In Part 1 of this Writing Insights series, we discussed how exposition is often a necessary evil in scriptwriting for conveying information that your audience needs to know, and how sometimes it’s better to use the visual medium of film instead.
But what happens when visuals aren’t enough? What do you do when you have to use dialogue instead? The answer is to make exposition so interesting that the audience doesn’t notice that it’s there – they’re too engrossed to get bored by the dreaded “info-dump” or feel that the characters are speaking in a way that might otherwise seem unnatural.
There are quite a few different ways to make exposition interesting, though. Here are a few of our hints and tips on how to go about it…
- Ignite the audience’s curiosity about what you’re about to reveal. Pose it as a question – for example, THE MATRIX‘s famous: “What is The Matrix?” – and make the audience want to know the answer. Then, when the answer is given, they’ll already be interested!
- Another trick used by THE MATRIX is including exposition in situations that are exciting – containing striking visuals and action – so that the dialogue is enhanced by what’s going on around it. Morpheus could have explained the rules of The Matrix to Neo over a nice cup of coffee – but instead, he does it through a demonstration of kung-fu.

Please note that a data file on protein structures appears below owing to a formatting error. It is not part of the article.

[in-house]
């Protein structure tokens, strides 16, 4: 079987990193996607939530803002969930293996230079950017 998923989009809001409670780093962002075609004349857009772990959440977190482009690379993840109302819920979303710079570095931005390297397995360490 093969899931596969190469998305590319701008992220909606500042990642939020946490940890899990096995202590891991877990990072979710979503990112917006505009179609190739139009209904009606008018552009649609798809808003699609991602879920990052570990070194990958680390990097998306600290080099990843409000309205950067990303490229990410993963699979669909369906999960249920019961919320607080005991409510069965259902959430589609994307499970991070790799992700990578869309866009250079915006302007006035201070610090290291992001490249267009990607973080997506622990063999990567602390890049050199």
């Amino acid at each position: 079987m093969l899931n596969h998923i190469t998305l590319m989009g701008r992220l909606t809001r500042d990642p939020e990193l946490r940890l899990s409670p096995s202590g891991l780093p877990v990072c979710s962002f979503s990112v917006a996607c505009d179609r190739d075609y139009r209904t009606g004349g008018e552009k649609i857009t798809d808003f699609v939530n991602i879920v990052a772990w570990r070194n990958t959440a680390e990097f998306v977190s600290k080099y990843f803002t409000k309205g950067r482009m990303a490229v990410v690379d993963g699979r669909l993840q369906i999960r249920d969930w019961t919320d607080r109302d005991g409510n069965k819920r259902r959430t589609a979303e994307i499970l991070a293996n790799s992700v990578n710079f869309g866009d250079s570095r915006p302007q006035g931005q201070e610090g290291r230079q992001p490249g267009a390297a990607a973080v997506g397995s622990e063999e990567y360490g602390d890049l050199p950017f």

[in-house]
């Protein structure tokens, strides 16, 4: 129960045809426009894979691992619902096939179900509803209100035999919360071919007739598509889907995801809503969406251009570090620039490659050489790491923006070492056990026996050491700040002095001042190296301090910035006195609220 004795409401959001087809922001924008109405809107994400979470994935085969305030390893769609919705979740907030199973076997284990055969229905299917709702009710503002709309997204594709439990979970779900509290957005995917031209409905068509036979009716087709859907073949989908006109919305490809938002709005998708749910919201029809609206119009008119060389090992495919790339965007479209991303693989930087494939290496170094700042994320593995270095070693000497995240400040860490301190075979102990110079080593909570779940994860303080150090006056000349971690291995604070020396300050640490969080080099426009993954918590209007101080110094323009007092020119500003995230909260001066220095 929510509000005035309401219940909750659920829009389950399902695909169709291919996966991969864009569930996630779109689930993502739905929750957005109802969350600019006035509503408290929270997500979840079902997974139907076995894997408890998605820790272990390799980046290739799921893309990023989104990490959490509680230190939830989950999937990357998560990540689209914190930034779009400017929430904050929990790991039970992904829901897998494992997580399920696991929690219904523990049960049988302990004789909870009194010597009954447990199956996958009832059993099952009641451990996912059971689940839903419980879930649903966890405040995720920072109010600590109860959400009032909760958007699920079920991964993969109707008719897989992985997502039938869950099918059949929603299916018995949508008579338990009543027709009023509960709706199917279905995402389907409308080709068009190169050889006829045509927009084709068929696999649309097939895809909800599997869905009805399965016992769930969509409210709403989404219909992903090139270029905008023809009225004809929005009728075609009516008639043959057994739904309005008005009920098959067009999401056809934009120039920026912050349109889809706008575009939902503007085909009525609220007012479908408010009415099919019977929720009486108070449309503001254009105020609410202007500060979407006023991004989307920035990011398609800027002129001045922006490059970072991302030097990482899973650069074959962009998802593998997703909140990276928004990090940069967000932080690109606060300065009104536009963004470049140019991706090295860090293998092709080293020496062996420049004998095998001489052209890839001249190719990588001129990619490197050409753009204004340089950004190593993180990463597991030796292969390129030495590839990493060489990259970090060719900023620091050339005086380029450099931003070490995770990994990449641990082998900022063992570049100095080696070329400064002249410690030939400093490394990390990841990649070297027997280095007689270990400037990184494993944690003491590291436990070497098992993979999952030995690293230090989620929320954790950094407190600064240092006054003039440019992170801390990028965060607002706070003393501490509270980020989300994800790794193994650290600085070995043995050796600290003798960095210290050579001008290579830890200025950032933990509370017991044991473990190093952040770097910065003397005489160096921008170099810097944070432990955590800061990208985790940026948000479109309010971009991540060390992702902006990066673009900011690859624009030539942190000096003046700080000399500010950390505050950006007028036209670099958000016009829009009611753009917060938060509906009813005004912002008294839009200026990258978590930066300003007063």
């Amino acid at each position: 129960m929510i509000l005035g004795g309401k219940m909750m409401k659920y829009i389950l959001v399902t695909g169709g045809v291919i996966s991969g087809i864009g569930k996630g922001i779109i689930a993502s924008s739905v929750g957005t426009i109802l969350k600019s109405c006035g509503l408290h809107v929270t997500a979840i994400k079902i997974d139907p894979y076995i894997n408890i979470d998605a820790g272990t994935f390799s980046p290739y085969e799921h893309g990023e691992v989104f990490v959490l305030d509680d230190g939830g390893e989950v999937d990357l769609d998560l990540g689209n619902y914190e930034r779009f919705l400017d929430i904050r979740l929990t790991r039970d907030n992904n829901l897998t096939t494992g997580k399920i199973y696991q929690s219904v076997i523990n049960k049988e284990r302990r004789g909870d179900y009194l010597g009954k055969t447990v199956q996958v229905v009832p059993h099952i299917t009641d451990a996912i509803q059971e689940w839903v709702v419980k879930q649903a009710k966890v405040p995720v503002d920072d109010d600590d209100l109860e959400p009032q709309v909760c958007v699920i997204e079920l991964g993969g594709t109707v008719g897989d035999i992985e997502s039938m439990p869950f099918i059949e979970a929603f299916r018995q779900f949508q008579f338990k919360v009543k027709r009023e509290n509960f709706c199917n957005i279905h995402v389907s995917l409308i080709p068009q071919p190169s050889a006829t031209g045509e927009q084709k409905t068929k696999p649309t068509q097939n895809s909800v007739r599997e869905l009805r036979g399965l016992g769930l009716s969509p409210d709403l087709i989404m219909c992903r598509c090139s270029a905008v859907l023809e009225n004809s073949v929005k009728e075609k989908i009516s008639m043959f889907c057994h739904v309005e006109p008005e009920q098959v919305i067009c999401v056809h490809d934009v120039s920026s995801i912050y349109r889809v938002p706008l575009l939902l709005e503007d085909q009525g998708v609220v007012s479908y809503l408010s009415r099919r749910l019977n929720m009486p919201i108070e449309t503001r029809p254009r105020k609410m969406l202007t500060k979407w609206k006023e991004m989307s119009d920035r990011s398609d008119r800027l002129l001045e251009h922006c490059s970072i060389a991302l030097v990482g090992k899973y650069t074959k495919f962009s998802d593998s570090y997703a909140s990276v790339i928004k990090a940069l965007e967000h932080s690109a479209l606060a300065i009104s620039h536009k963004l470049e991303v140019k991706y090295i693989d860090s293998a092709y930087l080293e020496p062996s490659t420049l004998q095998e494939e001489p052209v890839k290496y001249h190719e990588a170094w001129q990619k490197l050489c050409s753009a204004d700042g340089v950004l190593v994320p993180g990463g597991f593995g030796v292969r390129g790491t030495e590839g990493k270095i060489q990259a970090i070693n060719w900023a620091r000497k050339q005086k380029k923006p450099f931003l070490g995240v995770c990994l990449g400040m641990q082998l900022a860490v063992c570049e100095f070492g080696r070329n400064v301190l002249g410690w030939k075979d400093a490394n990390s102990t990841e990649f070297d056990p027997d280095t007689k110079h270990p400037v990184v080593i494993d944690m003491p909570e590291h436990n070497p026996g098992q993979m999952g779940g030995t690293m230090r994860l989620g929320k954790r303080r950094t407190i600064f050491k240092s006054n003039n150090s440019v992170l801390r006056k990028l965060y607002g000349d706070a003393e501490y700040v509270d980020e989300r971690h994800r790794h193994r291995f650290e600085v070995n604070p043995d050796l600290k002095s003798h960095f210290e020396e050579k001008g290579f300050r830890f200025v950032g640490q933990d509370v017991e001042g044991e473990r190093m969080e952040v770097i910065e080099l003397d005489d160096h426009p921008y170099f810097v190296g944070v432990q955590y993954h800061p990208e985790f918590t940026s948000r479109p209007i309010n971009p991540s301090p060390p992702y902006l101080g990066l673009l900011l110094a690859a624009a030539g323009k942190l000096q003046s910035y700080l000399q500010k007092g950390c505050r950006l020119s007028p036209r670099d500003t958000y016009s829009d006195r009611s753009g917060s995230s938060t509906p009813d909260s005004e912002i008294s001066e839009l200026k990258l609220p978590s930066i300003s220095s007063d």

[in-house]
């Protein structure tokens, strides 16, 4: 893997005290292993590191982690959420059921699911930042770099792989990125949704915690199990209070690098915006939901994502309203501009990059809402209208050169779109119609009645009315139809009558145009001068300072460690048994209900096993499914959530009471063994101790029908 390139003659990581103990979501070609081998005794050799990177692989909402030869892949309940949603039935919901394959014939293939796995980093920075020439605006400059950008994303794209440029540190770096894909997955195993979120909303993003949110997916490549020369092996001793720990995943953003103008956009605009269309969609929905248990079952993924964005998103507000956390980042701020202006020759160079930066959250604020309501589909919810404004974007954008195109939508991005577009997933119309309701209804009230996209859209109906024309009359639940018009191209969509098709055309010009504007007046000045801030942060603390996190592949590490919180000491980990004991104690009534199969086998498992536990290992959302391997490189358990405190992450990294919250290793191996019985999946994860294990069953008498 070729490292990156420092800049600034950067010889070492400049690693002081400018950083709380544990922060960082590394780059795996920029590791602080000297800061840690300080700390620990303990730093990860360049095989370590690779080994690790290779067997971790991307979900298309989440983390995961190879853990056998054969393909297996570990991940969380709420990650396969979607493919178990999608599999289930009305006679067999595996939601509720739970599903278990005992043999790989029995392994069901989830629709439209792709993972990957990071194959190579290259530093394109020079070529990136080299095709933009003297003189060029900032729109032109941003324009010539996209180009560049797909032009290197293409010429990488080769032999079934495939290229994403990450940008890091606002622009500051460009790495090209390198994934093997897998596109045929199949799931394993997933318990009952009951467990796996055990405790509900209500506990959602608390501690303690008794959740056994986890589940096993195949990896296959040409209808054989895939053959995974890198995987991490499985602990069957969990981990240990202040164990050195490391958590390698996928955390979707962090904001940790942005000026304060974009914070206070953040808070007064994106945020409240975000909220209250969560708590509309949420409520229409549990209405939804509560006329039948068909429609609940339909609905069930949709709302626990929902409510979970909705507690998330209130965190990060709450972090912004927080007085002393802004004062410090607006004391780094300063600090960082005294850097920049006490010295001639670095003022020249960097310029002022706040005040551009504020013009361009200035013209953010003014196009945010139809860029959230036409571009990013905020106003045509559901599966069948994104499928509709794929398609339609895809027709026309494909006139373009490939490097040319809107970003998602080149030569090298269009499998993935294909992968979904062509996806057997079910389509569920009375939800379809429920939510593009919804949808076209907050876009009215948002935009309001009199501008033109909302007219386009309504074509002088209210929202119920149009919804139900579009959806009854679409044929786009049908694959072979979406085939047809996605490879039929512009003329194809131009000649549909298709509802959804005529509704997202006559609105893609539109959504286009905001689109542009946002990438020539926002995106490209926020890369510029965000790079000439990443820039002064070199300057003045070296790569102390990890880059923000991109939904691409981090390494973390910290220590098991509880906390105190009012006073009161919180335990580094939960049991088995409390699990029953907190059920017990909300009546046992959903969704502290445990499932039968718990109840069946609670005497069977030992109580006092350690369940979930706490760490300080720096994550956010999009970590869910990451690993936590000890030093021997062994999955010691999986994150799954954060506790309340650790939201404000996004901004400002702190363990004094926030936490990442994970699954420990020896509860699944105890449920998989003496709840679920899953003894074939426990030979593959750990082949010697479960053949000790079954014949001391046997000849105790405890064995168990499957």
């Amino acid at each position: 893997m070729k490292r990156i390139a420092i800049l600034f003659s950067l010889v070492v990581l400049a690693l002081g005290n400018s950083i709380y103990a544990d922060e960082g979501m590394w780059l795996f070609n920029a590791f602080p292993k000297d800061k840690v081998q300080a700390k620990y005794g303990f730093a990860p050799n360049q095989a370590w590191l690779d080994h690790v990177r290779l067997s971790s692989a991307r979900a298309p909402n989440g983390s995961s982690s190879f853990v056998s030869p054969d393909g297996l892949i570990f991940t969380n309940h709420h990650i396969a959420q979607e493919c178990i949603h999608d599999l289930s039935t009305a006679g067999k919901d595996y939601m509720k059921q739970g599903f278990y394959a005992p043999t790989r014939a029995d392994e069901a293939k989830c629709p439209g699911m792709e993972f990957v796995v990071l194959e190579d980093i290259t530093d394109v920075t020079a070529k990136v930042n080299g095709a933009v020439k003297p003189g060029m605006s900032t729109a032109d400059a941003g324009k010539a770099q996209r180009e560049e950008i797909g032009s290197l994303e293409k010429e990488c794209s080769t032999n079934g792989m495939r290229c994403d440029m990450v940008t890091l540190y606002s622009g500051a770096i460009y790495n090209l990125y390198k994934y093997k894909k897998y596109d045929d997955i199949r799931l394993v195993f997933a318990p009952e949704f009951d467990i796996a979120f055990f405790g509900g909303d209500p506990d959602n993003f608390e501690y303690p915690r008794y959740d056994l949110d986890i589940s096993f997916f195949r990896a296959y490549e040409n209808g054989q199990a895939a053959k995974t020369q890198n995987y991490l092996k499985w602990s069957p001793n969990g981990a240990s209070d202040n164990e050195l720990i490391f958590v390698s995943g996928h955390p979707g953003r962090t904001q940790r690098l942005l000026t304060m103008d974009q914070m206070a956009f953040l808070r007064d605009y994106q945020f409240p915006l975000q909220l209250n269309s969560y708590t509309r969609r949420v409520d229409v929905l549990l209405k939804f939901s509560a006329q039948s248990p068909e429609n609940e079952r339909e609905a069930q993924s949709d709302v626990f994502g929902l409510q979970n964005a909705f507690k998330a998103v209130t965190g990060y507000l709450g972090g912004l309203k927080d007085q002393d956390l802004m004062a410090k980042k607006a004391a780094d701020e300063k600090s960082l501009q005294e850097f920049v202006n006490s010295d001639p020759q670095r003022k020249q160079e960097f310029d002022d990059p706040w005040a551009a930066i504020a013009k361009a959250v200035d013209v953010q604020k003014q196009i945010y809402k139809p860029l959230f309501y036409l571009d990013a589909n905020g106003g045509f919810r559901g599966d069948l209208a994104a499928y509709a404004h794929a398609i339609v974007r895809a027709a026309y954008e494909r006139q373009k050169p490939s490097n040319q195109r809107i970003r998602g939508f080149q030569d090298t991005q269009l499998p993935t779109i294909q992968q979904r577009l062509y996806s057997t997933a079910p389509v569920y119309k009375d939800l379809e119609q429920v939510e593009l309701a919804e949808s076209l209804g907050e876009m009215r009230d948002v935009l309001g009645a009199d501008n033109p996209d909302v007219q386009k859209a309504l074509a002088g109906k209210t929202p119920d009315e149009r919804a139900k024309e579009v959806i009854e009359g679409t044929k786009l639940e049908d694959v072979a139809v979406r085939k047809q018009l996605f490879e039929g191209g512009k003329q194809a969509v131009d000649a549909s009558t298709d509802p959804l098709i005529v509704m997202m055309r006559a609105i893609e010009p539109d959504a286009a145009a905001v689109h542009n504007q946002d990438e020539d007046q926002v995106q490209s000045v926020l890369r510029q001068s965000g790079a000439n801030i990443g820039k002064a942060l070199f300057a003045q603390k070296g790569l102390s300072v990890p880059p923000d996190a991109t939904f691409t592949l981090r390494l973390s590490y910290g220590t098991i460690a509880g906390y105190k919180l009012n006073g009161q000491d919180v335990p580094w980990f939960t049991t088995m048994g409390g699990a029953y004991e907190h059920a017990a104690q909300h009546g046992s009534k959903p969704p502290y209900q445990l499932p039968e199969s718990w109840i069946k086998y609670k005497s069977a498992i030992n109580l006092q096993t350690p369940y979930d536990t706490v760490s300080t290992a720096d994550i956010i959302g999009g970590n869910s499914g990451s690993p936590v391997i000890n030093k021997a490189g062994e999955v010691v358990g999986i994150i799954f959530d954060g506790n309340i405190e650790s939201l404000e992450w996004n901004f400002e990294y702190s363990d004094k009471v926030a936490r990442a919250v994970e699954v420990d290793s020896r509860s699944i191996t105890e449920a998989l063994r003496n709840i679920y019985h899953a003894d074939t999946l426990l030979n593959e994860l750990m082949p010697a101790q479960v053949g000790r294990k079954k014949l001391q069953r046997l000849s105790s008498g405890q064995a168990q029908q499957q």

- Make your protagonist be an outsider. As mentioned in Part 1, we don’t tell people things that they already know – but if there’s someone who doesn’t know the world or situation, then you’ve got a good excuse. And that means that it no longer feels unnatural!
- Think about what else you might be able to convey through the exposition itself. Character is best revealed through action – the things we choose to do, the decisions we make – so consider what you might be revealing about the character who is talking. The titular character of the TV show SHERLOCK comes out with huge amounts of exposition, but it feels fine because it’s in character to show off and it tells us a lot about who he is.
So there are our hints and tips to make exposition interesting. Keep these in mind the next time you’re writing a script, and make sure that your dialogue shines!